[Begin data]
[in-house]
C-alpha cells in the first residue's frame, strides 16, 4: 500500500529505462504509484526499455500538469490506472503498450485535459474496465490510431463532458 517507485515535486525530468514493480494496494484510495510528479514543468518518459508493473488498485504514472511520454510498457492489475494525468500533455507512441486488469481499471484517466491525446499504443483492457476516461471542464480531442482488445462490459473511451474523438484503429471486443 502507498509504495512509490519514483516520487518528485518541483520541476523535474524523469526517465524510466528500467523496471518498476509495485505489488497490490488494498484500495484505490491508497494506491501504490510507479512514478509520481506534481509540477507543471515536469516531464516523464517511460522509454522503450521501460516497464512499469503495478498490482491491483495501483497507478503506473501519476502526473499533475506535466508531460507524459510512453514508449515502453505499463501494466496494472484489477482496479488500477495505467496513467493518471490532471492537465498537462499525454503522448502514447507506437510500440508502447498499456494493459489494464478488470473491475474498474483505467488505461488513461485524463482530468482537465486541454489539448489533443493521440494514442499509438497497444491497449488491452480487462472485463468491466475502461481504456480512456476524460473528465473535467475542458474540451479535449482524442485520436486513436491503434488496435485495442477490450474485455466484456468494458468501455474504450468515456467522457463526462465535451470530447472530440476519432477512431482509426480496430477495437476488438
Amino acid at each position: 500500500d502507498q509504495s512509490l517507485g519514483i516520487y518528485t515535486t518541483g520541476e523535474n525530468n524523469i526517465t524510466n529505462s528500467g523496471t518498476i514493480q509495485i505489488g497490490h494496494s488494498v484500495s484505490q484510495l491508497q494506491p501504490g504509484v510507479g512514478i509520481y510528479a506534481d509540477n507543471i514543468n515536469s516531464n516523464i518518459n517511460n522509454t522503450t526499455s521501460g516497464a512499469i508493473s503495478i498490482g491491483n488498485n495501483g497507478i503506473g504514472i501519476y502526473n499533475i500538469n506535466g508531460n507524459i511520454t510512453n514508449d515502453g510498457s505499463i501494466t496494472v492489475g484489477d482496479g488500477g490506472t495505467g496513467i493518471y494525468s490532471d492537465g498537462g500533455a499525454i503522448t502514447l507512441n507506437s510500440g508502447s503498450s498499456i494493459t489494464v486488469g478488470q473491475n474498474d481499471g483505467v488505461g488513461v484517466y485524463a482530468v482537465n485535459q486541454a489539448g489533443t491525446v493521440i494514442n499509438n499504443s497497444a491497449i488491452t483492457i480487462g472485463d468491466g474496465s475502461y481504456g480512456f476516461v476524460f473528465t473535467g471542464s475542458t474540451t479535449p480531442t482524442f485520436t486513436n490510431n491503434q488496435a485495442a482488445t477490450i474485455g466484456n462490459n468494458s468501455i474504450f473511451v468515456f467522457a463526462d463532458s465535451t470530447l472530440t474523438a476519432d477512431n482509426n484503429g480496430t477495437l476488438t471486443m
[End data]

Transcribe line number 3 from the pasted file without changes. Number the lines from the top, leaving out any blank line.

Amino acid at each position: 500500500d502507498q509504495s512509490l517507485g519514483i516520487y518528485t515535486t518541483g520541476e523535474n525530468n524523469i526517465t524510466n529505462s528500467g523496471t518498476i514493480q509495485i505489488g497490490h494496494s488494498v484500495s484505490q484510495l491508497q494506491p501504490g504509484v510507479g512514478i509520481y510528479a506534481d509540477n507543471i514543468n515536469s516531464n516523464i518518459n517511460n522509454t522503450t526499455s521501460g516497464a512499469i508493473s503495478i498490482g491491483n488498485n495501483g497507478i503506473g504514472i501519476y502526473n499533475i500538469n506535466g508531460n507524459i511520454t510512453n514508449d515502453g510498457s505499463i501494466t496494472v492489475g484489477d482496479g488500477g490506472t495505467g496513467i493518471y494525468s490532471d492537465g498537462g500533455a499525454i503522448t502514447l507512441n507506437s510500440g508502447s503498450s498499456i494493459t489494464v486488469g478488470q473491475n474498474d481499471g483505467v488505461g488513461v484517466y485524463a482530468v482537465n485535459q486541454a489539448g489533443t491525446v493521440i494514442n499509438n499504443s497497444a491497449i488491452t483492457i480487462g472485463d468491466g474496465s475502461y481504456g480512456f476516461v476524460f473528465t473535467g471542464s475542458t474540451t479535449p480531442t482524442f485520436t486513436n490510431n491503434q488496435a485495442a482488445t477490450i474485455g466484456n462490459n468494458s468501455i474504450f473511451v468515456f467522457a463526462d463532458s465535451t470530447l472530440t474523438a476519432d477512431n482509426n484503429g480496430t477495437l476488438t471486443m